Normally, timeliness is important for showing up to work. Your paycheck depends on timeliness. Timeliness is important if you are going to get married. It’s not a good way to start out marriage by being late to walk down the aisle or keep the bride waiting. Timeliness is also important if you are in a race or game. The whole team depends on you to be timely or your final race time depends on timing. But when it comes to church meetings, some people are more lax. Why is timeliness important for home group? Add these principles to your perspective.
Let people know they are just in time.
The purpose of a home group is to provide a relational environment intentionally to help others grow spiritually to be a spiritual parent. Be excited about people when they arrive at the meeting if they are new, you know they will be late, or they look like they just changed a flat tire in the rain on the way to home group! Most people know they are late and they do not want to be late, but they often are. Tear down their guilt walls by telling them with a light-hearted, “You’re just in time to get into some great discussion.” A relational environment means you care more for the person at this point, than you care about his timeliness.
Timeliness respects those who are timely.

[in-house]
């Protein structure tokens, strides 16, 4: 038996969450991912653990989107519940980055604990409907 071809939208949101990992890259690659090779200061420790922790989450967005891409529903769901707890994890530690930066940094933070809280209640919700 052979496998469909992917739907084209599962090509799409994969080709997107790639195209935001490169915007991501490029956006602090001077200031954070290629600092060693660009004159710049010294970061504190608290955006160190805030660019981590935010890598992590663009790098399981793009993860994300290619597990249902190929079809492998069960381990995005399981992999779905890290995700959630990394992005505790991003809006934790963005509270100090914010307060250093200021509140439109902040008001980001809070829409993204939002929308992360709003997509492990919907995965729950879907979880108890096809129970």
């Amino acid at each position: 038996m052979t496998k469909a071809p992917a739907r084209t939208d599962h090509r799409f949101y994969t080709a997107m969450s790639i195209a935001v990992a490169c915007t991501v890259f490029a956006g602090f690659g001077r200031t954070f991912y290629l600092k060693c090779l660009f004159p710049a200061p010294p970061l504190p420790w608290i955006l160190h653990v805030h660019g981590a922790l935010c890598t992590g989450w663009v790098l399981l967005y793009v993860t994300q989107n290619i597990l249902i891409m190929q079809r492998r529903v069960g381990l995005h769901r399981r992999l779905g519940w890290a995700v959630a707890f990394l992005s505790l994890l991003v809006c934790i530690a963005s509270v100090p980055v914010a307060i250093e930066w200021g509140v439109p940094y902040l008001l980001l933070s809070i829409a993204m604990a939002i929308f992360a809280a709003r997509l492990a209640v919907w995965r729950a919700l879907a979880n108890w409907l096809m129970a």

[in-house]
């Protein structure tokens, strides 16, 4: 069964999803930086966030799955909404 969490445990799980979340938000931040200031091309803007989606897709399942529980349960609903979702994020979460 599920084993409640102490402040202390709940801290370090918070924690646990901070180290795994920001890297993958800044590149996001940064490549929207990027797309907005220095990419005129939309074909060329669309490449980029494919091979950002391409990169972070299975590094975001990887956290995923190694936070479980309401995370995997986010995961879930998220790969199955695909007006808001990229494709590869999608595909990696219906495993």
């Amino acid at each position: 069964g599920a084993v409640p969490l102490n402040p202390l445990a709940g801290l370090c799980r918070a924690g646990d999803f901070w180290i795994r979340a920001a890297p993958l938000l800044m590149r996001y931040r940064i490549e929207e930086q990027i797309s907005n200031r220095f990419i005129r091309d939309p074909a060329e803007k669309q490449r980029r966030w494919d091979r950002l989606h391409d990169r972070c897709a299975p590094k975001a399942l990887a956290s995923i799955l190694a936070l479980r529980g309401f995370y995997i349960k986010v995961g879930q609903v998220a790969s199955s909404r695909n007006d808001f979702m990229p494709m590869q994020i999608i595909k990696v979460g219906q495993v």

Most people will arrive on time. It’s terrible when the pastor wants people to be on time for church, but then shows up late for home group. Yet even he can make a mistake OR be caught up in traffic. Give people grace. But help people, at a point of non-conflict, that is, when lateness is not an issue, to see that being timely respects those who are timely. When people are consistently late, they are making decisions that focus on themselves rather than respecting (and loving) others.
Meet with people who are consistently late.
This is not a game losing issue, yet it is important for those who are being discipled for leadership. Leaders need to be on time, because timeliness reflects “doing all things decently and in order.” (1 Cor. 14:40) One person once said, “God may wait, but He’s never late.” So talk with those who are late outside of the group that night or on another occasion to help them understand the principles that will bless others regarding timeliness.
Timeliness can become a legalism.
Some leaders can use timeliness as a legalism. It can work from a human perspective on some people, but most, who will see through the legalism, will move on to a different home group. Timeliness does not create spirituality. However, it is way to respect others and demonstrate care for the whole of the group.
Never rebuke in front of everyone else.
When someone is late, never rebuke the person in front of others. Remember this axiom, “Praise in public and rebuke in private.” Unless the person is a leader, he should not be rebuked in public. When someone did something wrong, everyone else knows. Others may make a joke, but not the discussion leader. And the discussion leader or home group leader will not make the late person feel foolish or let others make him feel foolish. Keep it light and approach the person later.
God is a God of order, not confusion (1 Cor. 14:33). Some cultures, like in the Philippines, are more focused on the event, than on the clock. When I was to speak at an event, the missionary who was hosting me got us to the site on time, but the rest of the people showed up one hour later. They did not think anything of it. American culture is different, but leaders should be relaxed and more concerned about the person’s heart than concerned with the clock.